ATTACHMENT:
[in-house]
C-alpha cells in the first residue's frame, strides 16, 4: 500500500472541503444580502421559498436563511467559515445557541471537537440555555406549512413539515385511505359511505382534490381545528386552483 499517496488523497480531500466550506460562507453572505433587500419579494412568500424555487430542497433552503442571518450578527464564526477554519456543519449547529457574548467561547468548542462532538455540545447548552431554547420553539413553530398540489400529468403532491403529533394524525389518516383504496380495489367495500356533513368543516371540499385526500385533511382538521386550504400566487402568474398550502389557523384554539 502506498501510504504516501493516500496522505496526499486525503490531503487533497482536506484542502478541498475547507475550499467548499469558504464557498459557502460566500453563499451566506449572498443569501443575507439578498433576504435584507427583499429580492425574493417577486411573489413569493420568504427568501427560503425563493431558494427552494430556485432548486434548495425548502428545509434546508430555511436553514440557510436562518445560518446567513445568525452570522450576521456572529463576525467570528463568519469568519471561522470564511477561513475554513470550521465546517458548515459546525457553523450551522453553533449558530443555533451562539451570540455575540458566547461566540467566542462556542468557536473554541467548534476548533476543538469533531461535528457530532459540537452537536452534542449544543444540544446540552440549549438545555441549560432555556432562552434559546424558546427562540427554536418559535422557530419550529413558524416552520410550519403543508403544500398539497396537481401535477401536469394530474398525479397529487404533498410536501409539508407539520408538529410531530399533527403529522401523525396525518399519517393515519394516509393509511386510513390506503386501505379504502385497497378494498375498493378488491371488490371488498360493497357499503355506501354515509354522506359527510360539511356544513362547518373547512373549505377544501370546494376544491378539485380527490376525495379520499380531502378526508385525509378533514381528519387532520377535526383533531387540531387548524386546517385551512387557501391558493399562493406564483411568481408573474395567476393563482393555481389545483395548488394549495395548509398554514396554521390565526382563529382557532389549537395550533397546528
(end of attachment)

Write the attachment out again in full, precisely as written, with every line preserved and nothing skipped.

[in-house]
C-alpha cells in the first residue's frame, strides 16, 4: 500500500472541503444580502421559498436563511467559515445557541471537537440555555406549512413539515385511505359511505382534490381545528386552483 499517496488523497480531500466550506460562507453572505433587500419579494412568500424555487430542497433552503442571518450578527464564526477554519456543519449547529457574548467561547468548542462532538455540545447548552431554547420553539413553530398540489400529468403532491403529533394524525389518516383504496380495489367495500356533513368543516371540499385526500385533511382538521386550504400566487402568474398550502389557523384554539 502506498501510504504516501493516500496522505496526499486525503490531503487533497482536506484542502478541498475547507475550499467548499469558504464557498459557502460566500453563499451566506449572498443569501443575507439578498433576504435584507427583499429580492425574493417577486411573489413569493420568504427568501427560503425563493431558494427552494430556485432548486434548495425548502428545509434546508430555511436553514440557510436562518445560518446567513445568525452570522450576521456572529463576525467570528463568519469568519471561522470564511477561513475554513470550521465546517458548515459546525457553523450551522453553533449558530443555533451562539451570540455575540458566547461566540467566542462556542468557536473554541467548534476548533476543538469533531461535528457530532459540537452537536452534542449544543444540544446540552440549549438545555441549560432555556432562552434559546424558546427562540427554536418559535422557530419550529413558524416552520410550519403543508403544500398539497396537481401535477401536469394530474398525479397529487404533498410536501409539508407539520408538529410531530399533527403529522401523525396525518399519517393515519394516509393509511386510513390506503386501505379504502385497497378494498375498493378488491371488490371488498360493497357499503355506501354515509354522506359527510360539511356544513362547518373547512373549505377544501370546494376544491378539485380527490376525495379520499380531502378526508385525509378533514381528519387532520377535526383533531387540531387548524386546517385551512387557501391558493399562493406564483411568481408573474395567476393563482393555481389545483395548488394549495395548509398554514396554521390565526382563529382557532389549537395550533397546528